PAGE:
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Why I Think it’s Okay to Make Jokes About the Queen’s Death

This article is written by a student writer from the Her Campus at Geneseo chapter.

The recent death of Queen Elizabeth II has sparked an almost immediate outpouring of jokes and commentary that is less than favorable towards the late monarch. Although I am usually a proponent of not speaking ill of the dead…this particular political figure is an exception. Here’s why:

Punching up

First of all, we need to consider the positions of power at play here. When oppressed or minority groups make jokes that target their oppressors/the majority group, it’s called punching up. Punching up is a form of social critique and can be used as a way to resist the system or even simply make one’s voice heard. The British monarchy has been a force of oppression for hundreds of years in more ways than one. Queen Elizabeth II and the royal family as a whole have a background steeped in racism and colonialism: from a history of active support of the British slave trade during Queen Elizabeth I’s reign to recent microaggressions toward Meghan Markle. When people—especially those who have been historically marginalized—utilize jokes in this way, they can act as a very effective tool for social commentary that nobody has any right to try to shut down. 

The suffocating wealth of the royal family

The royal family is filthy rich. Americans are used to turning a critical eye towards CEOs such as Jeff Bezos and Elon Musk—why should Queen Elizabeth be any different? In fact, the entire monarchy as an establishment is a disgusting example of massive wealth that does little for the people they claim to “serve” (unless you count bad photo ops and isolating the only members of the family people ever actually like…*cough* Diana *cough* Meghan). Not to mention the fact that the Queen’s funeral will be coming out of Great Britain’s taxpayers’ wallets, during a time when inflation is getting so bad that people are “…worried about how they will pay for heating this winter, as average household bills increase by 80 percent next month…” (Gross, J). I don’t know much about overseas politics, but I know that the idea of paying for the funeral of someone whose family is worth an estimated $28 billion dollars would be infuriating.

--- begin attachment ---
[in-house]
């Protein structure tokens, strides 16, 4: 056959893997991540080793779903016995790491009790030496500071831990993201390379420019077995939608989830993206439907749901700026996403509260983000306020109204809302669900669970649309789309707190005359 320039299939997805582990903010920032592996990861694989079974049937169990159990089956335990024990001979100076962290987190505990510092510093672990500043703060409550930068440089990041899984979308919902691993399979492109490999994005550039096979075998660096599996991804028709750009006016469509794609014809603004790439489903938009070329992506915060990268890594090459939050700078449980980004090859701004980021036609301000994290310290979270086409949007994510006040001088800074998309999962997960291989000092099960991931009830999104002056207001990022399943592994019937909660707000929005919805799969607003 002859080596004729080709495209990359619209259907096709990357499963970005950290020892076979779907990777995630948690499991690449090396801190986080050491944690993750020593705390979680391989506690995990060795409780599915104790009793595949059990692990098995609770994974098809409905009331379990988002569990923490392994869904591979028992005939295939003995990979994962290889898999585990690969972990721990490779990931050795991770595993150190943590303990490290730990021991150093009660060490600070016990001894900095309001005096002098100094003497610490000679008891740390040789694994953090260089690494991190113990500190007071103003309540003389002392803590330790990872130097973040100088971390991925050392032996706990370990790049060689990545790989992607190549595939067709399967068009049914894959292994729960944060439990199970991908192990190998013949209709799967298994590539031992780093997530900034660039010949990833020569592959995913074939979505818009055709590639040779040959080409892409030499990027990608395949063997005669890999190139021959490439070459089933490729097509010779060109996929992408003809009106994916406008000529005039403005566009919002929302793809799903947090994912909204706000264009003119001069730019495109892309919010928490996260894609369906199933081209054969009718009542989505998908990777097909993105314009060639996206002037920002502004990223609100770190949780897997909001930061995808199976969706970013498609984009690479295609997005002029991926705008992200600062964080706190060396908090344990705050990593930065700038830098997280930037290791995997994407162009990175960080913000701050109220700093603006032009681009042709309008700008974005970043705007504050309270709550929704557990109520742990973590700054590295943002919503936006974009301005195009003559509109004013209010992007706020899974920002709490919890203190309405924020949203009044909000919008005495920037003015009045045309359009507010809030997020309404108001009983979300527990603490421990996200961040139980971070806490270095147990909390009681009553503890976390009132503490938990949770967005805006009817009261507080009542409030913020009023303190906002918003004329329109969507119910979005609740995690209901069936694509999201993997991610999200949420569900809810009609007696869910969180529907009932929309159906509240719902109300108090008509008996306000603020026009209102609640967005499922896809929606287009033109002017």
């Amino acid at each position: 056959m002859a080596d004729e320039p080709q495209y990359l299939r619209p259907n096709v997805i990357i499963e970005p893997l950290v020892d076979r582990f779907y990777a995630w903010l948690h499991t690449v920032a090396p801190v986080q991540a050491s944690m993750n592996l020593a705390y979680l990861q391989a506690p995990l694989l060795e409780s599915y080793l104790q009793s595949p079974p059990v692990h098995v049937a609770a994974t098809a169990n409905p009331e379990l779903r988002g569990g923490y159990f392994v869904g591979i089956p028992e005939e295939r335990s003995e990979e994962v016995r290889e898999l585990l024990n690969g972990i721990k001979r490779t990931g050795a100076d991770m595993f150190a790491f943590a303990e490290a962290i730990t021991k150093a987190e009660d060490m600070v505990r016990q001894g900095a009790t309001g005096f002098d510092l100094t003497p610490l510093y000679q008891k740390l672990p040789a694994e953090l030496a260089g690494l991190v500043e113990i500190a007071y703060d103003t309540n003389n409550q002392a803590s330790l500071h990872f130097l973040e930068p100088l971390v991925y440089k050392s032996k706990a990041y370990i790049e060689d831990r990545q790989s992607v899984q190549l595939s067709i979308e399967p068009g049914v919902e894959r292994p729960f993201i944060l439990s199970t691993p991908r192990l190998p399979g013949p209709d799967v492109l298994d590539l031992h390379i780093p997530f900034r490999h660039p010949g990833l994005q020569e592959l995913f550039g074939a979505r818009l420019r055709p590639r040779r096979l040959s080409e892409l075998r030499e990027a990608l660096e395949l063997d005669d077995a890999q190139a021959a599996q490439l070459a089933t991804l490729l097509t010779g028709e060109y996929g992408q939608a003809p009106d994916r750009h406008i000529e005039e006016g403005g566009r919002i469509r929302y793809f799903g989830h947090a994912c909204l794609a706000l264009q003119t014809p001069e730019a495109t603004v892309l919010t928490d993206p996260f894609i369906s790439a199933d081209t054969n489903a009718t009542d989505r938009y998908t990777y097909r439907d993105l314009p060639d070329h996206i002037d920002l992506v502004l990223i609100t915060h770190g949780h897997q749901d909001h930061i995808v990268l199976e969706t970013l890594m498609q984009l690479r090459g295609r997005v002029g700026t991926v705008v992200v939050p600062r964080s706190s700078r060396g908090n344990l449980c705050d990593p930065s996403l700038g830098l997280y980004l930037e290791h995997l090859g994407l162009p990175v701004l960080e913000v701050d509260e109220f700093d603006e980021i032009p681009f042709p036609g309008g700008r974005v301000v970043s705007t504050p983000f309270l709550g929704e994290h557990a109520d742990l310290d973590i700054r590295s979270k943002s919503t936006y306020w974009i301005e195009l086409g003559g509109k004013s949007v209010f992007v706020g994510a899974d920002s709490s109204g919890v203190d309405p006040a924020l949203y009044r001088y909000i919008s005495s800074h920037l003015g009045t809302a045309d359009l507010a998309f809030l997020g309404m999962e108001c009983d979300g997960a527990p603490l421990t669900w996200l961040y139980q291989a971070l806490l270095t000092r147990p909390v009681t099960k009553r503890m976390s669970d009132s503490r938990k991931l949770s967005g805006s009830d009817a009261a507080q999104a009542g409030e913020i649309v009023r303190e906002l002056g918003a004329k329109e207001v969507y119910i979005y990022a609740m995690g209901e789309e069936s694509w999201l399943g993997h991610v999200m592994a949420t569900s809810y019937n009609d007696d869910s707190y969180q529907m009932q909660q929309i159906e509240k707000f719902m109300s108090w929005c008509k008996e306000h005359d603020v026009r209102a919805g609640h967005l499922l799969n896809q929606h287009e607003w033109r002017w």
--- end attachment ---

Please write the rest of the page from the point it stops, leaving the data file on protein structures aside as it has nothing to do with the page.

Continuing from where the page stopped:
We should feel comfortable critiquing powerful figures

People shouldn’t be afraid to make bold statements about the individuals who have the level of power Queen Elizabeth II has. The moment you start to police others about their critique of hugely popular politicians and celebrities, ask yourself: why do I feel the need to defend someone with immeasurable influence and wealth? The moment we become afraid to examine the actions of figures such as the Queen is the moment our freedom of speech really starts to crumble.

On that note…

Why are there forecasts of drought in England? Because the Queen’s rain has ended.

US’s queen (Betty White) has officially outlived the UK’s queen… It’s smelling like 1776 out here.

Did you hear about the Queen’s death? All British music is now Royalty-Free!

Jess Marinaro

Geneseo '24

Jess Marinaro is the senior editor and secretary at the Her Campus at SUNY Geneseo. They edit articles and correspond with general members of the club. Outside of Her Campus, Jess is studying English Creative Writing and Sustainability Studies. They have had creative writing published in literary magazines such as Gandy Dancer and Iris Magazine. They are a member of Sigma Tau Delta. She is also an RA at Geneseo’s campus and loves helping her residents. When not hunched over her computer, Jess can often be found hiking, running, or frolicking around the nearest New York State Park with Geneseo’s Outdoor’s Club. They love to write about queer topics, taylor swift, and movies–especially horror.